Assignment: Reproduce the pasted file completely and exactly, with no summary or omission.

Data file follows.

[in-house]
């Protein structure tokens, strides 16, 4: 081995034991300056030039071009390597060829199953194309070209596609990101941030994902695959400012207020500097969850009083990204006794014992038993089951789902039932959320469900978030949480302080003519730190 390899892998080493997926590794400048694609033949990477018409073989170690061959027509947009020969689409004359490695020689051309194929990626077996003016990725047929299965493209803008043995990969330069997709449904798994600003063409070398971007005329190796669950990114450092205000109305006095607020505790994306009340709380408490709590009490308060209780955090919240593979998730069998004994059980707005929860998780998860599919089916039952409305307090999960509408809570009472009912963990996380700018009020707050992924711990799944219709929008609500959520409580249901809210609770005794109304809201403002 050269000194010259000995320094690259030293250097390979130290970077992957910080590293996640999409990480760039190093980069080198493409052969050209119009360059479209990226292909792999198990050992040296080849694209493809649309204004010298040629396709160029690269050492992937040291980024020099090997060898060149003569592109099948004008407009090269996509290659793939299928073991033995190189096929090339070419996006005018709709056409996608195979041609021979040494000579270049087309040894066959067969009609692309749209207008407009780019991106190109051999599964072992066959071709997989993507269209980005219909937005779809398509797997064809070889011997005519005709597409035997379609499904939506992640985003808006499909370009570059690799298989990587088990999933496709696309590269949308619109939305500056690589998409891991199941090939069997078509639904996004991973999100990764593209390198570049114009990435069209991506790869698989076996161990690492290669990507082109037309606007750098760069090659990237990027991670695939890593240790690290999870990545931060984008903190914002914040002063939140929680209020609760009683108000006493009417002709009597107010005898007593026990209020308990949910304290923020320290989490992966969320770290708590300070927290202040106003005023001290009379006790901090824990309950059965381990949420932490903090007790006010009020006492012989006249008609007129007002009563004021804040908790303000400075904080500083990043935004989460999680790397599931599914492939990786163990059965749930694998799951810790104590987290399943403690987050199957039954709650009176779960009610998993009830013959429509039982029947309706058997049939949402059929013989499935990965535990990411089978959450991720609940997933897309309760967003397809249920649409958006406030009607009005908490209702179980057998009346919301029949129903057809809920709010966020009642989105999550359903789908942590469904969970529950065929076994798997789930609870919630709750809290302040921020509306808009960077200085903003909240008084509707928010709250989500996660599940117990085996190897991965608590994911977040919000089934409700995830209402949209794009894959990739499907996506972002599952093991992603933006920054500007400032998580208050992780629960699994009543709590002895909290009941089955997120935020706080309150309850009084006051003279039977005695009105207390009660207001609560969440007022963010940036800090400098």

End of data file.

[in-house]
């Protein structure tokens, strides 16, 4: 081995034991300056030039071009390597060829199953194309070209596609990101941030994902695959400012207020500097969850009083990204006794014992038993089951789902039932959320469900978030949480302080003519730190 390899892998080493997926590794400048694609033949990477018409073989170690061959027509947009020969689409004359490695020689051309194929990626077996003016990725047929299965493209803008043995990969330069997709449904798994600003063409070398971007005329190796669950990114450092205000109305006095607020505790994306009340709380408490709590009490308060209780955090919240593979998730069998004994059980707005929860998780998860599919089916039952409305307090999960509408809570009472009912963990996380700018009020707050992924711990799944219709929008609500959520409580249901809210609770005794109304809201403002 050269000194010259000995320094690259030293250097390979130290970077992957910080590293996640999409990480760039190093980069080198493409052969050209119009360059479209990226292909792999198990050992040296080849694209493809649309204004010298040629396709160029690269050492992937040291980024020099090997060898060149003569592109099948004008407009090269996509290659793939299928073991033995190189096929090339070419996006005018709709056409996608195979041609021979040494000579270049087309040894066959067969009609692309749209207008407009780019991106190109051999599964072992066959071709997989993507269209980005219909937005779809398509797997064809070889011997005519005709597409035997379609499904939506992640985003808006499909370009570059690799298989990587088990999933496709696309590269949308619109939305500056690589998409891991199941090939069997078509639904996004991973999100990764593209390198570049114009990435069209991506790869698989076996161990690492290669990507082109037309606007750098760069090659990237990027991670695939890593240790690290999870990545931060984008903190914002914040002063939140929680209020609760009683108000006493009417002709009597107010005898007593026990209020308990949910304290923020320290989490992966969320770290708590300070927290202040106003005023001290009379006790901090824990309950059965381990949420932490903090007790006010009020006492012989006249008609007129007002009563004021804040908790303000400075904080500083990043935004989460999680790397599931599914492939990786163990059965749930694998799951810790104590987290399943403690987050199957039954709650009176779960009610998993009830013959429509039982029947309706058997049939949402059929013989499935990965535990990411089978959450991720609940997933897309309760967003397809249920649409958006406030009607009005908490209702179980057998009346919301029949129903057809809920709010966020009642989105999550359903789908942590469904969970529950065929076994798997789930609870919630709750809290302040921020509306808009960077200085903003909240008084509707928010709250989500996660599940117990085996190897991965608590994911977040919000089934409700995830209402949209794009894959990739499907996506972002599952093991992603933006920054500007400032998580208050992780629960699994009543709590002895909290009941089955997120935020706080309150309850009084006051003279039977005695009105207390009660207001609560969440007022963010940036800090400098």